Rudy Araujo

*Editor’s Note: CC Biz Buzz is a monthly column series that features insightful commentary from a member of the Columbia College Robert W. Plaster School of Business faculty.

There is a trade-off between attending college or entering the labor market. Current opportunities in the labor market, coupled with the financial commitment of higher education, sometimes can seem to tip the scale in favor of entering the workforce with less training and education. The true value of higher education is a relevant question that will be critical over the years and decades to come.

The Federal Reserve’s contractionary policy, initiated in March 2022 to control the inflation spiral, should have increased the unemployment rate. However, the labor market has continued creating jobs, confirmed by the 209,000 new openings in June 2023, accompanied by wage inflation provoked by employers attempting to attract the remaining idle resources. Although the new jobs created are lower in numbers than those of previous periods – unveiling the economy’s slowdown and proving that the inflationary pressure has decreased – the new jobs and increased wages in several sectors keep challenging the policy choices’ effectiveness. Under these conditions, rational behavior may dictate that getting a job is better than opting for an uncertain future.

The leaning of the scale toward getting into the labor market begins with the current market conditions. However, since inflationary pressures persist, further tightening of monetary policy should be expected, leading the economy into a more significant slowdown. At this point, the discussion focuses on whether the economy will return to its expected inflation rate without disrupting the market’s stability (soft landing) or whether the correction would be so significant that returning to the target rate will bring market instability (hard landing). A third option may be to reach the targeted inflation with minor disruptions in the market but over a longer period. Regardless, one thing is sure: The immediate future will not have much room for a growing labor market.

Unless the career decision-making process includes a longer-term perspective, some will favor the immediate benefits of today’s labor market over the cumulative upside of a college education. Over the past two decades, school costs have almost doubled, making it harder to decide on a college education. Tuition and fees are becoming major roadblocks. These costs may range between $10,000 and $40,000 a year, to which the student must add room, board, transportation, books and other related expenses.

However, even with all the economic changes, a college graduate is positioned to earn more than a high school graduate over their respective careers. Some researchers estimate this amount to be at least $20,000 more per year, which over a productive lifetime would make a reasonable difference in wealth-building. The labor market is also evolving, primarily due to the adoption of new technologies, demanding new skills potential workers need to learn.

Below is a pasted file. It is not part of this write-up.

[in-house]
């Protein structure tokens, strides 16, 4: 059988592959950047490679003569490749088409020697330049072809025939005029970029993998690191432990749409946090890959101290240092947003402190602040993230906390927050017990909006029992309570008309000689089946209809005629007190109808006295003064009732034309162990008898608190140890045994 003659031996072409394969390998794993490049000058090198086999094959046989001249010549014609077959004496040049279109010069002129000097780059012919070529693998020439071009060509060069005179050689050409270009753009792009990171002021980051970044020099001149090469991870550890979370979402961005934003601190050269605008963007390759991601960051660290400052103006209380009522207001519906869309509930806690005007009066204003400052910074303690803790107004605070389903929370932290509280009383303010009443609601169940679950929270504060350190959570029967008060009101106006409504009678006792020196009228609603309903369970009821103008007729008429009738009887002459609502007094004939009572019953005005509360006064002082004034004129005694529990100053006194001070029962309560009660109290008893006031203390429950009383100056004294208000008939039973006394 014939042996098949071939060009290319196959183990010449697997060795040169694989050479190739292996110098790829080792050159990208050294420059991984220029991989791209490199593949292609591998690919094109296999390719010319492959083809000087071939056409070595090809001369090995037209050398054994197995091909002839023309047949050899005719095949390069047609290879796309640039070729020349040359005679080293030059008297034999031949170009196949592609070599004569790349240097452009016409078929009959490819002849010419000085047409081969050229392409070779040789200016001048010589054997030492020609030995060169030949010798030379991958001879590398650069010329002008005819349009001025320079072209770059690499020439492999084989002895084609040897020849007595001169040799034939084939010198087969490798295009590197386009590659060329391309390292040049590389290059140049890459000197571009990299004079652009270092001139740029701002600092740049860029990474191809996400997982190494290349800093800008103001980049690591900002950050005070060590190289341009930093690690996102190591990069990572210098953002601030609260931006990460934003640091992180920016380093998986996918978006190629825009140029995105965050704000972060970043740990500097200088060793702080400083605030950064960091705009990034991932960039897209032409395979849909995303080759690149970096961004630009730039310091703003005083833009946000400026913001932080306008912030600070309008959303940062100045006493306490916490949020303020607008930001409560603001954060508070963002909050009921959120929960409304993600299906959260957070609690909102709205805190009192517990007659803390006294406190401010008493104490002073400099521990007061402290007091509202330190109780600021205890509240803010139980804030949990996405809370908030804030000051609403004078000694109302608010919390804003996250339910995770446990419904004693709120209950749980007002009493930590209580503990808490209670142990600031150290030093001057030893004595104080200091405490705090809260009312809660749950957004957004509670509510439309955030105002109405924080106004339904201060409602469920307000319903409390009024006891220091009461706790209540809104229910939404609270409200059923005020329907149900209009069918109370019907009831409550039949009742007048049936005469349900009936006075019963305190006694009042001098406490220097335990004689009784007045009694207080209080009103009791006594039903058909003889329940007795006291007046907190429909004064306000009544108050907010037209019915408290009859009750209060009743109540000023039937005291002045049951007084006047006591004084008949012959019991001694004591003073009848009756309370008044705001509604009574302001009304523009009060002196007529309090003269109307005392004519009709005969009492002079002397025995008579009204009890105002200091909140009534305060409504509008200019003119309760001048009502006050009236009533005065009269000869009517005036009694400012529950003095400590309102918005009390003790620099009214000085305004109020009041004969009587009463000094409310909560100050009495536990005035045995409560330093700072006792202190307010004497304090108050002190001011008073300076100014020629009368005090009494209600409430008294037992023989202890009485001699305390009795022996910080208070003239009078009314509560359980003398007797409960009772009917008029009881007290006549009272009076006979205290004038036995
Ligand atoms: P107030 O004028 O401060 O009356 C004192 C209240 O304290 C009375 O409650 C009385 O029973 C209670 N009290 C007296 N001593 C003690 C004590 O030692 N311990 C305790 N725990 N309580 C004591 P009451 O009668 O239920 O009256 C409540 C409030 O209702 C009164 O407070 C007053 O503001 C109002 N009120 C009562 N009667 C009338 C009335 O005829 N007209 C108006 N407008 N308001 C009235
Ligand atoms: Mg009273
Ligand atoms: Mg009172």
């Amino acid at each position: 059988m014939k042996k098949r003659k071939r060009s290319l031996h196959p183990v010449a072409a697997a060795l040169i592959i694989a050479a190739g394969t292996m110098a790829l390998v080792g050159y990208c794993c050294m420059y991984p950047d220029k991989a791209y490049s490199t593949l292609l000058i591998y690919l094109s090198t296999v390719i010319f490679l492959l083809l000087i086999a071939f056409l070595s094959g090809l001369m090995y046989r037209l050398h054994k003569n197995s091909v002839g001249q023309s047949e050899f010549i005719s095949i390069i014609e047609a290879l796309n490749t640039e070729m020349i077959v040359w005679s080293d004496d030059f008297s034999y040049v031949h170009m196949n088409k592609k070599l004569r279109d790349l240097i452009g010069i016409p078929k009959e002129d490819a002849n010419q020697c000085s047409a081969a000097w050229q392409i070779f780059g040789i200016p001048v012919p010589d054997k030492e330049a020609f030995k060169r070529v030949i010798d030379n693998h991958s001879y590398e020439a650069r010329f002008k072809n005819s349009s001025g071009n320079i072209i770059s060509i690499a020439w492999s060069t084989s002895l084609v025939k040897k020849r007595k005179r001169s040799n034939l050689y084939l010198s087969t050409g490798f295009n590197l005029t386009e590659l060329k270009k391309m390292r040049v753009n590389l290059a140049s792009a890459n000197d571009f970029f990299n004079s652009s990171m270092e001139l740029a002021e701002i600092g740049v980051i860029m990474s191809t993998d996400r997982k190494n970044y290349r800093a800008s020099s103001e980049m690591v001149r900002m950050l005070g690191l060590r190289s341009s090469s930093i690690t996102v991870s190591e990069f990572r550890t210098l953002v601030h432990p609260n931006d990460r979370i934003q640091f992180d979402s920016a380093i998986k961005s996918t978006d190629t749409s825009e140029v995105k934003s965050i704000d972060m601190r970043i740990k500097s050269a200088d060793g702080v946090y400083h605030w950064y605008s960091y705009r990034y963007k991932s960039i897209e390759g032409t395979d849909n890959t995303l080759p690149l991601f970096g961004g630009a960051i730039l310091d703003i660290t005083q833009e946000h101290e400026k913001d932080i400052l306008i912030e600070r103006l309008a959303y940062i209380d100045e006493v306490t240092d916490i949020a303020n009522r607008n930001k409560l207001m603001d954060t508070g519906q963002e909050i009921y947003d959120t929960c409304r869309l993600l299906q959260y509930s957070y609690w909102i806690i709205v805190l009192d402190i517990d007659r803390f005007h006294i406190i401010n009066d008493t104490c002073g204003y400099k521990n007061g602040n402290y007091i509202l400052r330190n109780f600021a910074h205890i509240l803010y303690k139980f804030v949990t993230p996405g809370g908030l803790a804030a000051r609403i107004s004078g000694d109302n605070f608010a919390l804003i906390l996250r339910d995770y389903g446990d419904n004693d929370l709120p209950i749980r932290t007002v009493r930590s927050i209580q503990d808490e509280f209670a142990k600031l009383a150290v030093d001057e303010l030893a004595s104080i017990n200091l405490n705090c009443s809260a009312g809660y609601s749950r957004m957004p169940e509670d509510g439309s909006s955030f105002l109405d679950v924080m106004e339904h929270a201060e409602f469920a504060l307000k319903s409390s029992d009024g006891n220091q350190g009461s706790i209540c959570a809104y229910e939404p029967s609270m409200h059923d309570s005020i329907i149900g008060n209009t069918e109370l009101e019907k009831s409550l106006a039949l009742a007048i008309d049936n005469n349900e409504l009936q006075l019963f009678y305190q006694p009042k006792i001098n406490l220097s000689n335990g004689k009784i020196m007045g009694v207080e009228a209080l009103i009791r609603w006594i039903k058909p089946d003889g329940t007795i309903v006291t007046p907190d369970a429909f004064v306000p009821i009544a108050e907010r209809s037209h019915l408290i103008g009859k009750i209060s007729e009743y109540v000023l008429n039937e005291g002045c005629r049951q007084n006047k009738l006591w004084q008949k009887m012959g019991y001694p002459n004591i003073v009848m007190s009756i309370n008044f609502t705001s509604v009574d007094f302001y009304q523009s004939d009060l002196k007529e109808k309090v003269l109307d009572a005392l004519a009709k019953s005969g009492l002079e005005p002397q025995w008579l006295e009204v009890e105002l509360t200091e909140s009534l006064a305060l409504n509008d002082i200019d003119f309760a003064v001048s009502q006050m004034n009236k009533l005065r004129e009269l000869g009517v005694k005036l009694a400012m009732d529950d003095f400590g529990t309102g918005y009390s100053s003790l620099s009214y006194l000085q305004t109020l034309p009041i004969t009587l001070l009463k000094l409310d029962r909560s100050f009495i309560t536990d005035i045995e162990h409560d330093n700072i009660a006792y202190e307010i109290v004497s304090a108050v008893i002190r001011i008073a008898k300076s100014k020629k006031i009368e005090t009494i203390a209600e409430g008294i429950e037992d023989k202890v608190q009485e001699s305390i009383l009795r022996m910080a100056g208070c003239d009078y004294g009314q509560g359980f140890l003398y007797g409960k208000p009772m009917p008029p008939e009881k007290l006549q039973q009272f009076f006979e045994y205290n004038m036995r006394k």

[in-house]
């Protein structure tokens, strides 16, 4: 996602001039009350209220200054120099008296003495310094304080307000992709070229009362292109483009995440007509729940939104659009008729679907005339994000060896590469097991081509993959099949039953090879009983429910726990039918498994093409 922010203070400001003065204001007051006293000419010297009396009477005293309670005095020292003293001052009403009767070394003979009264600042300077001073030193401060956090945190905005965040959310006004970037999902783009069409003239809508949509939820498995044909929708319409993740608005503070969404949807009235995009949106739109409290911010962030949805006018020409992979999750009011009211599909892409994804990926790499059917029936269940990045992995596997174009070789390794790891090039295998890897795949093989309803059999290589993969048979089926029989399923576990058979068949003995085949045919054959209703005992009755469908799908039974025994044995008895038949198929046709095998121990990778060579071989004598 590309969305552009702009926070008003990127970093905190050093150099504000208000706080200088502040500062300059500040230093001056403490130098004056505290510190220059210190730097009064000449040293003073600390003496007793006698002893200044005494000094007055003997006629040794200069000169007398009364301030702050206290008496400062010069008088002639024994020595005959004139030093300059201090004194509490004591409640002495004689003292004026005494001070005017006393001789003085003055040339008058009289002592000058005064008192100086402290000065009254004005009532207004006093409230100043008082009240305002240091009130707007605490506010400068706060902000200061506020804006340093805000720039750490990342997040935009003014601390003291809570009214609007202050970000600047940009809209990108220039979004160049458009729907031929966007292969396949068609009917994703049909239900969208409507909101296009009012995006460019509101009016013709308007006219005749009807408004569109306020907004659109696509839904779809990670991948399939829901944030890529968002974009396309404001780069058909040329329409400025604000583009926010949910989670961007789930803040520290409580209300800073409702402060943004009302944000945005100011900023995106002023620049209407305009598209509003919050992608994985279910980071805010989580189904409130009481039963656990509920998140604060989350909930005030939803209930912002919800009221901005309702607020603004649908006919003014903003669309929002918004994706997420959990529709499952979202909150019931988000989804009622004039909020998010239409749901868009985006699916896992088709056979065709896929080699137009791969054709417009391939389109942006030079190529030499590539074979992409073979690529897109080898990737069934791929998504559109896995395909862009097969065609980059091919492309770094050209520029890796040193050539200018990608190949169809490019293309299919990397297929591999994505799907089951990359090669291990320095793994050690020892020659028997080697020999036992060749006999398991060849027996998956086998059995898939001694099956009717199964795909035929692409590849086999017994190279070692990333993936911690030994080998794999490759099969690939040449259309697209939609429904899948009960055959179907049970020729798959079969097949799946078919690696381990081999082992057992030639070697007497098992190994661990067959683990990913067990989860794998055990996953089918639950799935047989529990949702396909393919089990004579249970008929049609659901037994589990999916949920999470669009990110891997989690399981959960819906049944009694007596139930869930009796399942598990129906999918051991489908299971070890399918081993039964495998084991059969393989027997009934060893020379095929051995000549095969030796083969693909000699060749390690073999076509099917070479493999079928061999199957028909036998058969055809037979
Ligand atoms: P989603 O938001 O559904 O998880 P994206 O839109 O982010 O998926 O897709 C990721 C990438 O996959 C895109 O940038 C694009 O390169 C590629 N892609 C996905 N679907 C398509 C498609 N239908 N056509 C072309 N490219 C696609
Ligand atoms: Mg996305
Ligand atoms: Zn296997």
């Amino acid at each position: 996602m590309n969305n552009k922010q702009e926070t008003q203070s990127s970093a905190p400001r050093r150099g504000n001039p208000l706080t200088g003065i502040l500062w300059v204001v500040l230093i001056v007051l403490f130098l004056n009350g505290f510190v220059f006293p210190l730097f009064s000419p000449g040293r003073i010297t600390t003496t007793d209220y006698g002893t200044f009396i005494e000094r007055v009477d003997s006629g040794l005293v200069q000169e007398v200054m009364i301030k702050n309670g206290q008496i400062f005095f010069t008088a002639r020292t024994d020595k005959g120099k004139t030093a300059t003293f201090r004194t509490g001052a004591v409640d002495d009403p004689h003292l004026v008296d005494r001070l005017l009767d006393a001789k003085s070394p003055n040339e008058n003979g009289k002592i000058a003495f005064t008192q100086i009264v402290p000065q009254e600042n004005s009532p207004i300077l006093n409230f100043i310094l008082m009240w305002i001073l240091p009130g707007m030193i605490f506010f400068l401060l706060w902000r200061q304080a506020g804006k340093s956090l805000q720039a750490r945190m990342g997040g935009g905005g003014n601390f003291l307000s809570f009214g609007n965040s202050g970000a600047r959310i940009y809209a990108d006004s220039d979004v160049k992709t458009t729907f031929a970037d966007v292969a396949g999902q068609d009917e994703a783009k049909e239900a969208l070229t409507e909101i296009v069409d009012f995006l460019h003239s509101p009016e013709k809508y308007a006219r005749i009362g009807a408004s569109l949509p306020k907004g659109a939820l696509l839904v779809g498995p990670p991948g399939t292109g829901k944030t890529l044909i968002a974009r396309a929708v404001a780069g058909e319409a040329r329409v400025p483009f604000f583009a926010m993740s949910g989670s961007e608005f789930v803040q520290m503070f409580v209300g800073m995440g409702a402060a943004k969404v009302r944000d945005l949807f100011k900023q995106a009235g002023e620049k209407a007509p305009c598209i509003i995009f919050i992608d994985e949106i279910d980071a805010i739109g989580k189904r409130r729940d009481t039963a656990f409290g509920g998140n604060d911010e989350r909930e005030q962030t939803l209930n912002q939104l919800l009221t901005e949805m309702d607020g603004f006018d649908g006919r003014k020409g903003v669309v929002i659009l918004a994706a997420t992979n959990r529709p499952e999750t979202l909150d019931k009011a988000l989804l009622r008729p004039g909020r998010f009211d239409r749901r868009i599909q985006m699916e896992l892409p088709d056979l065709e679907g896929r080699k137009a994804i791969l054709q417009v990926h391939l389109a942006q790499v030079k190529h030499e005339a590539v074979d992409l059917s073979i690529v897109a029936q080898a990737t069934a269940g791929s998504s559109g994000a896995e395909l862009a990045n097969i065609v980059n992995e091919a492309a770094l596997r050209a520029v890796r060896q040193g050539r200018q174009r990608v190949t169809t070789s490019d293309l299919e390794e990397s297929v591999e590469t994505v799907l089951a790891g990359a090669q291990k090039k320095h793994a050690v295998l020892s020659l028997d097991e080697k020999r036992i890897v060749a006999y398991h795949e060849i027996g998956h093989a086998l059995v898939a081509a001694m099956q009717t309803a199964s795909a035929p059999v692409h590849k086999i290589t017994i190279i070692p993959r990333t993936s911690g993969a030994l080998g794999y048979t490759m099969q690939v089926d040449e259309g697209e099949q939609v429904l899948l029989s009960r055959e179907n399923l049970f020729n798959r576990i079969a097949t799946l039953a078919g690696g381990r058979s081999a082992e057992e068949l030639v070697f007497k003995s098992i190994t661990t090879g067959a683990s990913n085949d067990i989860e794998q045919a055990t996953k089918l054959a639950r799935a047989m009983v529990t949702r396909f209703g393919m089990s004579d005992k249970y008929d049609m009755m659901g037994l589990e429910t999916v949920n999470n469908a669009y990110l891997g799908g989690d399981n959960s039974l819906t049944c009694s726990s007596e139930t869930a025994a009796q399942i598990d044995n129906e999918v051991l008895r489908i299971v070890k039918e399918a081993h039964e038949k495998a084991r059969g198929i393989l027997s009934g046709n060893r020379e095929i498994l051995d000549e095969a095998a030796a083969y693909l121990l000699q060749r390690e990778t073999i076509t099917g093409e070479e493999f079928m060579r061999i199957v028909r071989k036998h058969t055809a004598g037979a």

Deciding to enter the labor market immediately after high school could initially prove profitable but likely would not over the long term. If funding is a hurdle to attending college, students can look into options such as student loans (managing them prudently), student work, grants and other cost-reducing opportunities. Deciding on the major to pursue and the school to attend is also critical. Many students decide against degrees that require significant effort and sacrifice or choose schools that may be cheaper and more convenient at first sight. To avoid aligning a degree choice with an expected level of leisure, invest a significant amount of time in finding information about the current and future demand for the skills you desire to develop. Look closely at a school’s reputation, student-teacher ratio, expertise on the major of choice, placement, student aid and more.

In this era of artificial intelligence, robotics and increasing technology adoption in the labor market, the skills and abilities demanded in the future may differ from those under current demand. Teamwork and collaboration are far more critical than individual efforts. People must have the cognitive abilities to get the job done and the social skills to collaborate and make it an enriching activity. During the college years, a person should develop a collaborative character, communication abilities, critical and strategic thinking, decision-making skills, tolerance, persistence, networking, and other qualities that are not always available for those who prefer to enter the labor market earlier.

Before throwing the idea of college out the window, consider how a college degree could act as a passport to greater opportunities. Look around at the skills and abilities in greater demand today, the potential changes the economy and different markets will experience, and their projection over time. Getting a degree with maximum value requires effort and dedication to pursue a career that aligns with personal goals in the short and long term.

If the tip of the scale is going toward entering the labor market, hit the reset button. This will provide a chance to deal with the funding challenges, decide on goals in the longer term and understand why a college degree could result in significant rewards, including increased earnings over a lifetime, more remarkable experiences and the accumulation of a wealth of knowledge with tradable value. This route provides the best chance for a better tomorrow.

Rudy Araujo is an adjunct faculty member in the Columbia College Robert W. Plaster School of Business. He has more than three decades of professional experience as chief executive of an international technical support agency and a high-level public servant. In 2019, Araujo turned his attention to teaching and consulting.